In the Cellinese Lab we investigate the evolution, systematics and biogeography of angiosperms (flowering plants). In addition, we are interested in semantic data integration and interoperability and are developing tools that serve the biodiversity and phyloinformatics communities (e.g., TOLKIN, BiSciCol and RegNum).

Monday, January 16, 2012

Species and Phylogenetic Nomenclature

DISCLAIMER: This post may inflame you if you are not a supporter of phylogenetic nomenclature, so my advise to you before you go on is don't ruin your day and skip reading it.  If you choose to read it, please keep in mind this is not a debate on the validity of the PhyloCode (that's a given to us). However, if you fundamentally share the philosophy at the core of phylogenetic nomenclature, then you may want to know what's going on among us proponents.

Last October, Brent Mishler (University of California, Berkeley), David Baum (University of Wisconsin, Madison) and I submitted a proposal to the International Society for Phylogenetic Nomenclature (ISPN) in order to remove all mention of "species" from the PhyloCode.  We provide justifications for this goal in a supporting paper (Cellinese et al. 2012). The proposal is currently being discussed by the ISPN Committee of Phylogenetic Nomenclature, and given our paper is also in review, this seems to be the right time to stir the pot a little more.

All proponents of phylogenetic nomenclature would agree that the PhyloCode is about naming clades, and removing ranks from nomenclature.  Yet, unfortunately there remain aspects in the current wording of the Code that are not about naming clades and that retain rank considerations.  These aspects all surround the traditional Linnaean rank of species. The PhyloCode currently states that "In this code, the terms "species" and "clade" refer to different kinds of biological entities, not ranks" (note 3.1.1.).  While the concept of species implicitly endorsed by the PhyloCode, that of de Queiroz (2007), does indeed assume that species and clade are distinct entities, this is not universally accepted by any means.  Many different species concepts are currently applied across the different biological domains (Mayden1997).  Some, like de Queiroz (2007) view species as lineages.  Others (e.g. Mishler 1999; Pleijel 1999; Mishler and Theriot 2000 a,b,c; Baum 2009) view species as ranked or unranked clades.  But this disagreement is not relevant to a Code of nomenclature that is (supposedly) rank-agnostic and concerned only with naming clades.  The debate over species concepts does not need to be solved for the purpose of naming clades under the PhyloCode.  Phylogenetic nomenclature can and should remain logically independent from the philosophical debate about species.  Therefore, the PhyloCode need not and should not anoint any particular species concept as the correct one.  By leaving the word “species” out of the entire document it will be clear that the PhyloCode is available to all systematists regardless of their views on the nature of species.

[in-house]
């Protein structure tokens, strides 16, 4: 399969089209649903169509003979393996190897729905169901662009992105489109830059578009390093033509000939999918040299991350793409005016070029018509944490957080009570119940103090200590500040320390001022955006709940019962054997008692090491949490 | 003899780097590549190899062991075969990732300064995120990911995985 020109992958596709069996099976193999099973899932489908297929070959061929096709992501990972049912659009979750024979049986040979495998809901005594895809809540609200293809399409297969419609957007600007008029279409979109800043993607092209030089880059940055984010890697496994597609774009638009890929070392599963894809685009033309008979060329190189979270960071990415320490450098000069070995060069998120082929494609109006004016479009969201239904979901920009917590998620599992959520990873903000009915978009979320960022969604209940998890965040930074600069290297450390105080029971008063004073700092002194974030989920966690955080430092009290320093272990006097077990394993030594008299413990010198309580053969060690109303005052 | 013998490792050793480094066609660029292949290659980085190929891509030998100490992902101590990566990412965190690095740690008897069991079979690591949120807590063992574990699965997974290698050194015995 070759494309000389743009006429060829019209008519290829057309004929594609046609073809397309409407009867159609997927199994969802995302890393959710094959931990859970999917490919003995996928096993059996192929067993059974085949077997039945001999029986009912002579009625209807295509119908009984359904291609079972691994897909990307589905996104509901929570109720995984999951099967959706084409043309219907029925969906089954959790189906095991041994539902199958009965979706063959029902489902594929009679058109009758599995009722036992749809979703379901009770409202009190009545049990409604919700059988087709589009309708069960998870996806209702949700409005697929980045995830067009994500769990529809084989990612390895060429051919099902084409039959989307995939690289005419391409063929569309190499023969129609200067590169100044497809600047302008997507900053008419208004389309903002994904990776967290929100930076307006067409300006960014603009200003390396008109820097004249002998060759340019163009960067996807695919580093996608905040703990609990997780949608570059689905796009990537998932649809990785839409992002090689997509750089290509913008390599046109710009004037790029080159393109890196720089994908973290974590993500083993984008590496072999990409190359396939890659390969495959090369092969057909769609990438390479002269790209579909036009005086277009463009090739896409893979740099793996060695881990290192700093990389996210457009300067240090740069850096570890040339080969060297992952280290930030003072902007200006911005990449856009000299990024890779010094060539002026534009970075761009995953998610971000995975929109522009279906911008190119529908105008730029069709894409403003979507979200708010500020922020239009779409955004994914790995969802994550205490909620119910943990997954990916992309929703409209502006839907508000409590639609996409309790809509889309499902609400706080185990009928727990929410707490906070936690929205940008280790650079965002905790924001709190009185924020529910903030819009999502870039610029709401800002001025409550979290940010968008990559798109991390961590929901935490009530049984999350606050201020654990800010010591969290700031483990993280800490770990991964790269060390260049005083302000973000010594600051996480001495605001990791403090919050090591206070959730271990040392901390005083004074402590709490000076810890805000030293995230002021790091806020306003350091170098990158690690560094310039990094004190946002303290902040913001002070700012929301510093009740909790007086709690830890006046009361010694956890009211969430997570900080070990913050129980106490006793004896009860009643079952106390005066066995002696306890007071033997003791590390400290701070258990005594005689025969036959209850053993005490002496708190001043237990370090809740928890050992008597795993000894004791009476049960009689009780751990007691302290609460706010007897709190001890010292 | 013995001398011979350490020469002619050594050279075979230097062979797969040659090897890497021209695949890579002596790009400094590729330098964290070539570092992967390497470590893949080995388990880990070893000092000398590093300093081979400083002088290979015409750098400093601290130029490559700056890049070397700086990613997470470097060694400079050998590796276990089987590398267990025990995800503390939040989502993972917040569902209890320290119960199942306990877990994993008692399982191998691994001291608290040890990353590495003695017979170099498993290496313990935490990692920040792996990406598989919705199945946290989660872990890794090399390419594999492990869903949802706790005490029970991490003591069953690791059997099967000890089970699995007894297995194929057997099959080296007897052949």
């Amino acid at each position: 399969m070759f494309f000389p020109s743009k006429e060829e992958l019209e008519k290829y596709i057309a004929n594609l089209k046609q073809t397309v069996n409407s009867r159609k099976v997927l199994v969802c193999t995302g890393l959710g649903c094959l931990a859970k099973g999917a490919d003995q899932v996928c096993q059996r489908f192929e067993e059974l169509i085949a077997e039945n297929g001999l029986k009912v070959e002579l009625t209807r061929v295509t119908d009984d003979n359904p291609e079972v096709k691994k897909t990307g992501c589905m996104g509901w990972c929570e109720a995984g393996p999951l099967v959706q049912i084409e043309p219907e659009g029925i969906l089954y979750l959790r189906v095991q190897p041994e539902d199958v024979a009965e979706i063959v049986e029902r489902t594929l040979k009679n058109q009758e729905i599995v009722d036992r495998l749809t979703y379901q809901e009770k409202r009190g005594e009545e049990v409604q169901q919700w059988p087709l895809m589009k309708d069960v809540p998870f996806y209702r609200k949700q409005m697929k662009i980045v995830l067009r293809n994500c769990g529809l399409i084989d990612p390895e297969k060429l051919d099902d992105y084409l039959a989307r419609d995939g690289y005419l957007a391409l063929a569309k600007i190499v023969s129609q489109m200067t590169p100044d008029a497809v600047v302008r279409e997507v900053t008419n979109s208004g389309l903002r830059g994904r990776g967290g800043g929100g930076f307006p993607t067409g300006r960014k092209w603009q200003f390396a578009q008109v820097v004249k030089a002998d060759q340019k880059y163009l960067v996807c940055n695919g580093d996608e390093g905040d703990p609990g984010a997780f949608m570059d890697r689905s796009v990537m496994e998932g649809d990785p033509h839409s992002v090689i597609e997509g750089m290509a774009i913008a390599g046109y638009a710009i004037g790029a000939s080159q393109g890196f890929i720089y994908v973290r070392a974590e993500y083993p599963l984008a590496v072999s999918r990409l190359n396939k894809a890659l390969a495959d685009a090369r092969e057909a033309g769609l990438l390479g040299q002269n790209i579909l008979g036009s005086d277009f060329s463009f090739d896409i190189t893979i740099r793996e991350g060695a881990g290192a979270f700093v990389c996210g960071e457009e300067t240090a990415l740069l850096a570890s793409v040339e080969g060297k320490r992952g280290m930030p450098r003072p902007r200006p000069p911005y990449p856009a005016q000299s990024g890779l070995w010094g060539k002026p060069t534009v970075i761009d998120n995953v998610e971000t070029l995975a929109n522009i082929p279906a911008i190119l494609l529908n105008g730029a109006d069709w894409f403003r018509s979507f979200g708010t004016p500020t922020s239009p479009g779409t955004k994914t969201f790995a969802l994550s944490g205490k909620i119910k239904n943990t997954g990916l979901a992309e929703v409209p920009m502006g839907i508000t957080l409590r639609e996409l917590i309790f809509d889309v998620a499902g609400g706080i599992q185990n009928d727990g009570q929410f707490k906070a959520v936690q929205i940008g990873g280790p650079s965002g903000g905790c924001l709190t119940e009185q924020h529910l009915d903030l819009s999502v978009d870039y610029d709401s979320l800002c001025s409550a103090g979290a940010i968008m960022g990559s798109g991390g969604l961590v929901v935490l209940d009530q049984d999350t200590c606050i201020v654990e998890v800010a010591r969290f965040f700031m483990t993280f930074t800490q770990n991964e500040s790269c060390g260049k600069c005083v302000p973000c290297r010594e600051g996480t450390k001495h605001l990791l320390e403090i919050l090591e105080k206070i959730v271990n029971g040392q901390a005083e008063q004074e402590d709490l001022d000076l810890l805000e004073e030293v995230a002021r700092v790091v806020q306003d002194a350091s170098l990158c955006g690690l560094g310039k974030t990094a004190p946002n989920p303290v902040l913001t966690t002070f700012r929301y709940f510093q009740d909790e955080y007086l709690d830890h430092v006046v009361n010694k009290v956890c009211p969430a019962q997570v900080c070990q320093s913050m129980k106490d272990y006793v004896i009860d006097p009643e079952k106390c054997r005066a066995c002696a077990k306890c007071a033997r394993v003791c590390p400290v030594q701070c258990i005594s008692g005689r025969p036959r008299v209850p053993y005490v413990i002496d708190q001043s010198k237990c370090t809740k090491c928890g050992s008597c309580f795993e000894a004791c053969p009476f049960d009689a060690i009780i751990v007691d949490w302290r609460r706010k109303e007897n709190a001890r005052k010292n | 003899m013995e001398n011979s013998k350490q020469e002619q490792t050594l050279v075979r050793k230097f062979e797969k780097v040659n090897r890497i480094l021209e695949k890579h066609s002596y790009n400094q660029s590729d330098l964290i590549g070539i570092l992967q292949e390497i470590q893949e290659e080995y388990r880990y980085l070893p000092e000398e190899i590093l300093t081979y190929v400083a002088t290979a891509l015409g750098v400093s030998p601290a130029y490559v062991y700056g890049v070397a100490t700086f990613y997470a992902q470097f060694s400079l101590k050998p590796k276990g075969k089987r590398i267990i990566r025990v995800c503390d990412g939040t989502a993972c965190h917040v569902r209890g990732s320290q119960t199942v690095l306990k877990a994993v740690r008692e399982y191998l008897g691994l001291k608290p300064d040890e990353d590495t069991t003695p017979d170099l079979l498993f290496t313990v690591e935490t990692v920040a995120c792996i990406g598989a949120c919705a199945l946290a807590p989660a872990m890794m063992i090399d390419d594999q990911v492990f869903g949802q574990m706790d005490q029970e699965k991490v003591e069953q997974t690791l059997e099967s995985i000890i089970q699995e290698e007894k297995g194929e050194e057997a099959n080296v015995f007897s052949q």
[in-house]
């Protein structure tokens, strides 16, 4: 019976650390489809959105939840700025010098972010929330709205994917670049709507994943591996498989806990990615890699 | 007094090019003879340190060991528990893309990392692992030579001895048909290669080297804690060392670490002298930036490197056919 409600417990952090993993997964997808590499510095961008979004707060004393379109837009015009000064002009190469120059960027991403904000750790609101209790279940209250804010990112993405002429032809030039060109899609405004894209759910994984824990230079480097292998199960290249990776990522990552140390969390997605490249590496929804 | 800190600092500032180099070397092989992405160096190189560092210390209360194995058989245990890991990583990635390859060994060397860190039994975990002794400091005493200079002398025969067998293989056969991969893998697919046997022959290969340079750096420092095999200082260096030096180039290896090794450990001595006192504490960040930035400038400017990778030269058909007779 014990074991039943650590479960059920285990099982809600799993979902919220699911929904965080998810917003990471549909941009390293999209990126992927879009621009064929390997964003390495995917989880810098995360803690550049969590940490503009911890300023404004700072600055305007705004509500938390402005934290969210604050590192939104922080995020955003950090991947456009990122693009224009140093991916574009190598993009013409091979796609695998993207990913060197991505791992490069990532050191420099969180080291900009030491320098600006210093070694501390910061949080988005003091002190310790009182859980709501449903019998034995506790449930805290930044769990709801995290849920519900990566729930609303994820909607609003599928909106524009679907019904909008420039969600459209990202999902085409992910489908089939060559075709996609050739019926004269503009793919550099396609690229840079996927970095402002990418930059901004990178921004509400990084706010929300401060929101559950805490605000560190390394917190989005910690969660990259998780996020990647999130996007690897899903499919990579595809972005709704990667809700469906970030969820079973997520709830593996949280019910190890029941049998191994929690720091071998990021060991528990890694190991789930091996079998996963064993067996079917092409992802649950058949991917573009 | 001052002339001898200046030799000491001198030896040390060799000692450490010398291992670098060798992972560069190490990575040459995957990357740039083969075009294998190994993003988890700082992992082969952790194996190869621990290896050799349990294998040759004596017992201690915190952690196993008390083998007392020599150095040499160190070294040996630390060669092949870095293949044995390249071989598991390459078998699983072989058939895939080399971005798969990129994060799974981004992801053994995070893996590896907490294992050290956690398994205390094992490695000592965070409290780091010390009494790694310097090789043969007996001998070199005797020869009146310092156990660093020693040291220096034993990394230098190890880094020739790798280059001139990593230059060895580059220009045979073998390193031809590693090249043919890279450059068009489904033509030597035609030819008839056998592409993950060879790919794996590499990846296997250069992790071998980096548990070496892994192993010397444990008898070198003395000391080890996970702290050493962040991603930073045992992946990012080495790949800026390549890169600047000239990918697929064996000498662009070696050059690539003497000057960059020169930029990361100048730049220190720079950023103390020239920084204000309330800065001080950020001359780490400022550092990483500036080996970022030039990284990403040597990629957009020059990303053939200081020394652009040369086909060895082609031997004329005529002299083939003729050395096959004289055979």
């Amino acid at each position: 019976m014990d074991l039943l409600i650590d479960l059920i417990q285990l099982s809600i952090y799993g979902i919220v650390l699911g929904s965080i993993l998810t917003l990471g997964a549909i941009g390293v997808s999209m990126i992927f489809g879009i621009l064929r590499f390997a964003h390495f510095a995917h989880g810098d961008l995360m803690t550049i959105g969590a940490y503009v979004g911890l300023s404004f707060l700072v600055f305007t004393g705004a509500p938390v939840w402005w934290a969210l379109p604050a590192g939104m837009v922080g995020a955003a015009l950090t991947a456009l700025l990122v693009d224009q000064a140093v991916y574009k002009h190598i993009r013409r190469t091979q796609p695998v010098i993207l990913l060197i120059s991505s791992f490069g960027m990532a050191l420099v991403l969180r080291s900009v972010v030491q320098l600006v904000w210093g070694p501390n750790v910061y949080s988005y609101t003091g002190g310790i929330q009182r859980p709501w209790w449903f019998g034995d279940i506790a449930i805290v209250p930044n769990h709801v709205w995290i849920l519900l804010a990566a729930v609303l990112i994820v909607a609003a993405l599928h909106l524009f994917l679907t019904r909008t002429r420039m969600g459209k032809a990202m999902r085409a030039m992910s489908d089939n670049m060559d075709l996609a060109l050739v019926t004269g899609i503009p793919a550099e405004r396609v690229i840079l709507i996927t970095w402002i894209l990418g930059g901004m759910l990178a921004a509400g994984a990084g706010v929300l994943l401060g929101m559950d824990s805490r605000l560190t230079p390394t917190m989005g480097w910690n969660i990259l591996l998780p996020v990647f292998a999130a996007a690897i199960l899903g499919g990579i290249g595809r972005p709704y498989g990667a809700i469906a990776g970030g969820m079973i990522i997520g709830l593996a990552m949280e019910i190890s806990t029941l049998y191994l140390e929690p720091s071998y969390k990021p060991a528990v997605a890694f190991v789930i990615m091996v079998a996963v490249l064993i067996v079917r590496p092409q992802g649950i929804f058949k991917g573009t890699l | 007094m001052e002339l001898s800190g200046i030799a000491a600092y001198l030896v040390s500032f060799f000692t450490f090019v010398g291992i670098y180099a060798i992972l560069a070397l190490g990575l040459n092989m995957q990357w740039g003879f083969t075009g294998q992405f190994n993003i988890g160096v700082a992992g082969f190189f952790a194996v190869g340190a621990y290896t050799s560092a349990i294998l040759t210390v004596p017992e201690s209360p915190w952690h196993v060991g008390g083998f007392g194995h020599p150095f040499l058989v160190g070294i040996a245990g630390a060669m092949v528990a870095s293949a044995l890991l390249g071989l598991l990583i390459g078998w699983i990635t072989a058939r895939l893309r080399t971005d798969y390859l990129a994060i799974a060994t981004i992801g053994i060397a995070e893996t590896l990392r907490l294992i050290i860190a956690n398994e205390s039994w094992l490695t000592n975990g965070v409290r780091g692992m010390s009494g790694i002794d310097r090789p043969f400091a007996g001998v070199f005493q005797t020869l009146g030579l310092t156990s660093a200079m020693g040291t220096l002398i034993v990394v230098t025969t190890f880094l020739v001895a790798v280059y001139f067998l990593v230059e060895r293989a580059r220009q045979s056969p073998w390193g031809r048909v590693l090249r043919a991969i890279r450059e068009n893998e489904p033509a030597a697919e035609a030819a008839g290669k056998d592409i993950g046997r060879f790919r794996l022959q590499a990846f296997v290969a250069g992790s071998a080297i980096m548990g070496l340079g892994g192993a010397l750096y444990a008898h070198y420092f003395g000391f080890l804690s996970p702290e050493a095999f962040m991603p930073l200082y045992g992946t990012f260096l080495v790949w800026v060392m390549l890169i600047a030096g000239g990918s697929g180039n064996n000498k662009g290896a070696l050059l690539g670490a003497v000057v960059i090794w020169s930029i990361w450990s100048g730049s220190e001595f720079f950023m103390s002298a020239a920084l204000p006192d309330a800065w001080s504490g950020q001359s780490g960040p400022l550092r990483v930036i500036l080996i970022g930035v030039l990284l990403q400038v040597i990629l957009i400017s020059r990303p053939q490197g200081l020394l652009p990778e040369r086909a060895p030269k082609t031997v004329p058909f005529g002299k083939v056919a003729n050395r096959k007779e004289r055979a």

The PhyloCode as currently constructed works under the assumption that species are not clades, yet paradoxically brings species into the naming of clades in a couple of damaging ways.  One is by its current ruling (Article 10.9) that traditional species names should be disallowed for clades.  The current version of the PhyloCode, influenced by Dayrat et al.(2008), effectively applies special rules at the “species” level.  When a clade happens to approximate to a traditional species in content, the PhyloCode now mandates that that clade be given a new name, distinct from the traditional species name.  This is unlike the case when clades approximate in content to genera or families (etc.), in which case the Code strongly encourages the conversion of the traditional name into a clade name.  In this way, the PhyloCode establishes parallel nomenclatural systems for species and species-approximating clades.  We argue that this is illogical; as there are no ranks under the PhyloCode, there should not be an explicit or implicit rank of species.  Phylogenetic nomenclature should accommodate clades whose content is roughly comparable to current species (under whatever species concept).  We propose that the PhyloCode be modified to be neutral about species and thus to accommodate all users, including those who wish to be able to attach appropriate names to clades that approximate taxa at the traditional species level.